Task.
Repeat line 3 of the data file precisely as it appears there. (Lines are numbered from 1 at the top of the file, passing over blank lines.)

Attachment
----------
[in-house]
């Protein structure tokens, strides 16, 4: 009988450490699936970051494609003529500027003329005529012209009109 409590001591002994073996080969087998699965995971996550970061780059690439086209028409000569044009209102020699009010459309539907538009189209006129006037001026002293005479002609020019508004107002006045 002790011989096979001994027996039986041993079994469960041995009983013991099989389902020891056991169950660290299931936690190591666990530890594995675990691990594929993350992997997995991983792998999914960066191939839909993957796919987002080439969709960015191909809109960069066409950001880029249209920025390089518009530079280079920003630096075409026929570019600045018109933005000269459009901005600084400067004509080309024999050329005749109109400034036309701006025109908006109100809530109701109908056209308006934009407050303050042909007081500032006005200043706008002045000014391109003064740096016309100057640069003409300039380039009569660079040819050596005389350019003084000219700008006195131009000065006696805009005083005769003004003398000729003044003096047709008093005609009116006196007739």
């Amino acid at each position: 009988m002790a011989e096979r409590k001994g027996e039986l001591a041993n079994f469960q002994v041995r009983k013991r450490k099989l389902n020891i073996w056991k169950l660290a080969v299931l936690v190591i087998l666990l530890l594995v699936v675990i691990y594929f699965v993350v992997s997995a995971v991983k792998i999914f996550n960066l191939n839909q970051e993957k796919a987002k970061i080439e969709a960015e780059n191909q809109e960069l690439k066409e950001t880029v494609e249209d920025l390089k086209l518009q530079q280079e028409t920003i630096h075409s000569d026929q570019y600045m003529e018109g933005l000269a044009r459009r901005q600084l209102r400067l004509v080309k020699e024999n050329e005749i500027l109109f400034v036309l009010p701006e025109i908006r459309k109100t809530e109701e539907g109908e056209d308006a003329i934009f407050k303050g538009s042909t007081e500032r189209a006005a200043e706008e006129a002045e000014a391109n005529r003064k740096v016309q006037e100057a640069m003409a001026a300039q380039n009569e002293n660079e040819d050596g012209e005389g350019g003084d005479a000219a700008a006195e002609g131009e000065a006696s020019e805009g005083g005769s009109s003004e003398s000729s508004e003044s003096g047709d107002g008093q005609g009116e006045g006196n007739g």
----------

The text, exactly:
């Amino acid at each position: 009988m002790a011989e096979r409590k001994g027996e039986l001591a041993n079994f469960q002994v041995r009983k013991r450490k099989l389902n020891i073996w056991k169950l660290a080969v299931l936690v190591i087998l666990l530890l594995v699936v675990i691990y594929f699965v993350v992997s997995a995971v991983k792998i999914f996550n960066l191939n839909q970051e993957k796919a987002k970061i080439e969709a960015e780059n191909q809109e960069l690439k066409e950001t880029v494609e249209d920025l390089k086209l518009q530079q280079e028409t920003i630096h075409s000569d026929q570019y600045m003529e018109g933005l000269a044009r459009r901005q600084l209102r400067l004509v080309k020699e024999n050329e005749i500027l109109f400034v036309l009010p701006e025109i908006r459309k109100t809530e109701e539907g109908e056209d308006a003329i934009f407050k303050g538009s042909t007081e500032r189209a006005a200043e706008e006129a002045e000014a391109n005529r003064k740096v016309q006037e100057a640069m003409a001026a300039q380039n009569e002293n660079e040819d050596g012209e005389g350019g003084d005479a000219a700008a006195e002609g131009e000065a006696s020019e805009g005083g005769s009109s003004e003398s000729s508004e003044s003096g047709d107002g008093q005609g009116e006045g006196n007739g």